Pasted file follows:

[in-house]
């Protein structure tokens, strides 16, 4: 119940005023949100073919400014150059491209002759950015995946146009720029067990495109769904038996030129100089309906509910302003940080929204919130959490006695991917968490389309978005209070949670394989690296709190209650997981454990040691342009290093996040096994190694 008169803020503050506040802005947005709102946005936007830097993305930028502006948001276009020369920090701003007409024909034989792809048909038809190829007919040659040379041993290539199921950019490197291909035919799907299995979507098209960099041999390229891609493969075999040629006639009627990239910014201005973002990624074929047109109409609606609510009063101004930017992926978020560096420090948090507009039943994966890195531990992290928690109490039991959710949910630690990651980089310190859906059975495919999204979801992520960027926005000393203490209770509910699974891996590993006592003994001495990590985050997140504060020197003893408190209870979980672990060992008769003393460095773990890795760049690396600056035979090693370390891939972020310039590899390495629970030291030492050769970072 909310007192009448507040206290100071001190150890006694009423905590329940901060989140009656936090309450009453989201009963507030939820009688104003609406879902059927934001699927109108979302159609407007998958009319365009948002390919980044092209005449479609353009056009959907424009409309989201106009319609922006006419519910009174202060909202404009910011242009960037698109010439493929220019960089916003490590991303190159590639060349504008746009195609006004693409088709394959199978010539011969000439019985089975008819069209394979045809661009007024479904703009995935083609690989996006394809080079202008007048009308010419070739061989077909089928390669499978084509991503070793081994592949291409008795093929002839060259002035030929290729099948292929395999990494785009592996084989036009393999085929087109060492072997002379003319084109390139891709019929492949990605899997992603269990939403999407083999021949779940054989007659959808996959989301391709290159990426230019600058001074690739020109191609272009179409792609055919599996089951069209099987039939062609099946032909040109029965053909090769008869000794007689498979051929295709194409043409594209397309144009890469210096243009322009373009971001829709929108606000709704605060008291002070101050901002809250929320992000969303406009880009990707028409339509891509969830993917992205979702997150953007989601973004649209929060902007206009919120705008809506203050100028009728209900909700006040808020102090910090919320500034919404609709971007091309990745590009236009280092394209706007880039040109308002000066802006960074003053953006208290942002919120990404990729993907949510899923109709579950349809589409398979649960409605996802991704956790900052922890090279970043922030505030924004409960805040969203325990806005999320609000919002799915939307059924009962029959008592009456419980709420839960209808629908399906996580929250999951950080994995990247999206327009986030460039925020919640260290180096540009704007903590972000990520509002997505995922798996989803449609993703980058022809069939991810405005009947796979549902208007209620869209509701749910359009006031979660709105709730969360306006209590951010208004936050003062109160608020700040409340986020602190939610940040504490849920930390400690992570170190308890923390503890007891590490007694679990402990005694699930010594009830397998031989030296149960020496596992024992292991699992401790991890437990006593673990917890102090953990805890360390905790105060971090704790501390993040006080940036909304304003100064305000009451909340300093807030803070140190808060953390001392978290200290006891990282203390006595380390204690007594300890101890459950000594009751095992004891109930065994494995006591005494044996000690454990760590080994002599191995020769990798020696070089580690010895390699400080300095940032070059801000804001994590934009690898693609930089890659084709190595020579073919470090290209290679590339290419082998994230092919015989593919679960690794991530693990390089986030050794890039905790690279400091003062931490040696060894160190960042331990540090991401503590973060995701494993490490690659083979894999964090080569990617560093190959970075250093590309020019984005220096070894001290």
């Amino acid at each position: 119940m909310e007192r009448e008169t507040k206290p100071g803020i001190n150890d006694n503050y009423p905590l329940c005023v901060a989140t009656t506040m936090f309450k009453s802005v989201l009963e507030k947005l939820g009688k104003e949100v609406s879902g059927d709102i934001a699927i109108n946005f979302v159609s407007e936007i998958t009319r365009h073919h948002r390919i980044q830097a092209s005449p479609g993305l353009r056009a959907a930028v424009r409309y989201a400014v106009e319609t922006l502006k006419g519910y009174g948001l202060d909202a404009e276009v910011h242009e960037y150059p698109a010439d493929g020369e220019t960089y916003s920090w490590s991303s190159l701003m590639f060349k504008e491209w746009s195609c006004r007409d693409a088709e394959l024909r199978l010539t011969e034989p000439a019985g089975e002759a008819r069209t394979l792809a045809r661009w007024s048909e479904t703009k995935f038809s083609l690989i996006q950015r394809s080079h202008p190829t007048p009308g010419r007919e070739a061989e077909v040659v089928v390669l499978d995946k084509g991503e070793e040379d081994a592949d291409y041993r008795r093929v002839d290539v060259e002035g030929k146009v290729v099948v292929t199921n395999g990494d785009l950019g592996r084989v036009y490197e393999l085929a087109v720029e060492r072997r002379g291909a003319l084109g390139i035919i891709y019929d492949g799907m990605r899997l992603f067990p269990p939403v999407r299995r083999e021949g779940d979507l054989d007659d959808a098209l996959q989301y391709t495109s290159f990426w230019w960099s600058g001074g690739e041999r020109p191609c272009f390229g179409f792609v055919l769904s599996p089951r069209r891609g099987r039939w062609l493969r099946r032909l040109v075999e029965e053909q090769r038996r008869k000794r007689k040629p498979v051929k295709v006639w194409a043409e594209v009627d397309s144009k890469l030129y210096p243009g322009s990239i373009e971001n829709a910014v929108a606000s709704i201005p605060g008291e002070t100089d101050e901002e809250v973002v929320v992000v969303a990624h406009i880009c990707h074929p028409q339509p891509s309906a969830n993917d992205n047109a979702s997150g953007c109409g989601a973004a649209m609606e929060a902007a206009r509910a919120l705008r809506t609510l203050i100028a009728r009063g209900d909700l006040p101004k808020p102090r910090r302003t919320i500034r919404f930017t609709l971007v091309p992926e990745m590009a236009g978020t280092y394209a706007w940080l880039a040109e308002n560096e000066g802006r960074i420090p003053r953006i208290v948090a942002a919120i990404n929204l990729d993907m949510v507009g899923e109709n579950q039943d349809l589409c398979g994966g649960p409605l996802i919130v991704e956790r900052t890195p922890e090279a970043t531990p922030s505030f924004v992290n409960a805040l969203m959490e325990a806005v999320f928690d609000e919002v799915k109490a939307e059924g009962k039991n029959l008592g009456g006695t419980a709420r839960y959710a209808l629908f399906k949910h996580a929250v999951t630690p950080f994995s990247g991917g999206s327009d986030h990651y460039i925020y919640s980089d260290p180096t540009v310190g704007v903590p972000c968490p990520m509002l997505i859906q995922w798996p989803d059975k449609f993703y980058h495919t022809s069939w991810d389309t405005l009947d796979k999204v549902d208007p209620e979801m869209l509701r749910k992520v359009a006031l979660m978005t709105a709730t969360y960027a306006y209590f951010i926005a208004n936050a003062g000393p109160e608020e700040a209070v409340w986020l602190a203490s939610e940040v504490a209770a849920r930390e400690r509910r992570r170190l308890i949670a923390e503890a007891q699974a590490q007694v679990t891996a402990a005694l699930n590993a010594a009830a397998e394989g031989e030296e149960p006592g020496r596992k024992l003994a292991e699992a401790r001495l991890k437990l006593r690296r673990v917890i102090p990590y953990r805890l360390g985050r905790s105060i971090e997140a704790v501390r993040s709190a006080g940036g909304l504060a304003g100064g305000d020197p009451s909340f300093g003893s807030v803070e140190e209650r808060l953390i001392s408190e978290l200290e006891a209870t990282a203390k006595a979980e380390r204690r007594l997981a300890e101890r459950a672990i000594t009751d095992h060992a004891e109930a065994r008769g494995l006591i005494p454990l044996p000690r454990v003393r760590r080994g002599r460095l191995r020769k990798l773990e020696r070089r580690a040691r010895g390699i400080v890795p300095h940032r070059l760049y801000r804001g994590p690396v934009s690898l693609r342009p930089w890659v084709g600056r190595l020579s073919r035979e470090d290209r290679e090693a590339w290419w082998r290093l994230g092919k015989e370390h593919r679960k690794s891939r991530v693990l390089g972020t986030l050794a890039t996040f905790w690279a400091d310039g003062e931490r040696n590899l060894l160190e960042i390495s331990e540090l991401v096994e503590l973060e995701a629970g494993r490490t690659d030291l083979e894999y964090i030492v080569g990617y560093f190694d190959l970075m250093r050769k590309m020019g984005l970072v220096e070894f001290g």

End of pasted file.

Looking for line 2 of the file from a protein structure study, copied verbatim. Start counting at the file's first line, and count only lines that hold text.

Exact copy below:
């Protein structure tokens, strides 16, 4: 119940005023949100073919400014150059491209002759950015995946146009720029067990495109769904038996030129100089309906509910302003940080929204919130959490006695991917968490389309978005209070949670394989690296709190209650997981454990040691342009290093996040096994190694 008169803020503050506040802005947005709102946005936007830097993305930028502006948001276009020369920090701003007409024909034989792809048909038809190829007919040659040379041993290539199921950019490197291909035919799907299995979507098209960099041999390229891609493969075999040629006639009627990239910014201005973002990624074929047109109409609606609510009063101004930017992926978020560096420090948090507009039943994966890195531990992290928690109490039991959710949910630690990651980089310190859906059975495919999204979801992520960027926005000393203490209770509910699974891996590993006592003994001495990590985050997140504060020197003893408190209870979980672990060992008769003393460095773990890795760049690396600056035979090693370390891939972020310039590899390495629970030291030492050769970072 909310007192009448507040206290100071001190150890006694009423905590329940901060989140009656936090309450009453989201009963507030939820009688104003609406879902059927934001699927109108979302159609407007998958009319365009948002390919980044092209005449479609353009056009959907424009409309989201106009319609922006006419519910009174202060909202404009910011242009960037698109010439493929220019960089916003490590991303190159590639060349504008746009195609006004693409088709394959199978010539011969000439019985089975008819069209394979045809661009007024479904703009995935083609690989996006394809080079202008007048009308010419070739061989077909089928390669499978084509991503070793081994592949291409008795093929002839060259002035030929290729099948292929395999990494785009592996084989036009393999085929087109060492072997002379003319084109390139891709019929492949990605899997992603269990939403999407083999021949779940054989007659959808996959989301391709290159990426230019600058001074690739020109191609272009179409792609055919599996089951069209099987039939062609099946032909040109029965053909090769008869000794007689498979051929295709194409043409594209397309144009890469210096243009322009373009971001829709929108606000709704605060008291002070101050901002809250929320992000969303406009880009990707028409339509891509969830993917992205979702997150953007989601973004649209929060902007206009919120705008809506203050100028009728209900909700006040808020102090910090919320500034919404609709971007091309990745590009236009280092394209706007880039040109308002000066802006960074003053953006208290942002919120990404990729993907949510899923109709579950349809589409398979649960409605996802991704956790900052922890090279970043922030505030924004409960805040969203325990806005999320609000919002799915939307059924009962029959008592009456419980709420839960209808629908399906996580929250999951950080994995990247999206327009986030460039925020919640260290180096540009704007903590972000990520509002997505995922798996989803449609993703980058022809069939991810405005009947796979549902208007209620869209509701749910359009006031979660709105709730969360306006209590951010208004936050003062109160608020700040409340986020602190939610940040504490849920930390400690992570170190308890923390503890007891590490007694679990402990005694699930010594009830397998031989030296149960020496596992024992292991699992401790991890437990006593673990917890102090953990805890360390905790105060971090704790501390993040006080940036909304304003100064305000009451909340300093807030803070140190808060953390001392978290200290006891990282203390006595380390204690007594300890101890459950000594009751095992004891109930065994494995006591005494044996000690454990760590080994002599191995020769990798020696070089580690010895390699400080300095940032070059801000804001994590934009690898693609930089890659084709190595020579073919470090290209290679590339290419082998994230092919015989593919679960690794991530693990390089986030050794890039905790690279400091003062931490040696060894160190960042331990540090991401503590973060995701494993490490690659083979894999964090080569990617560093190959970075250093590309020019984005220096070894001290």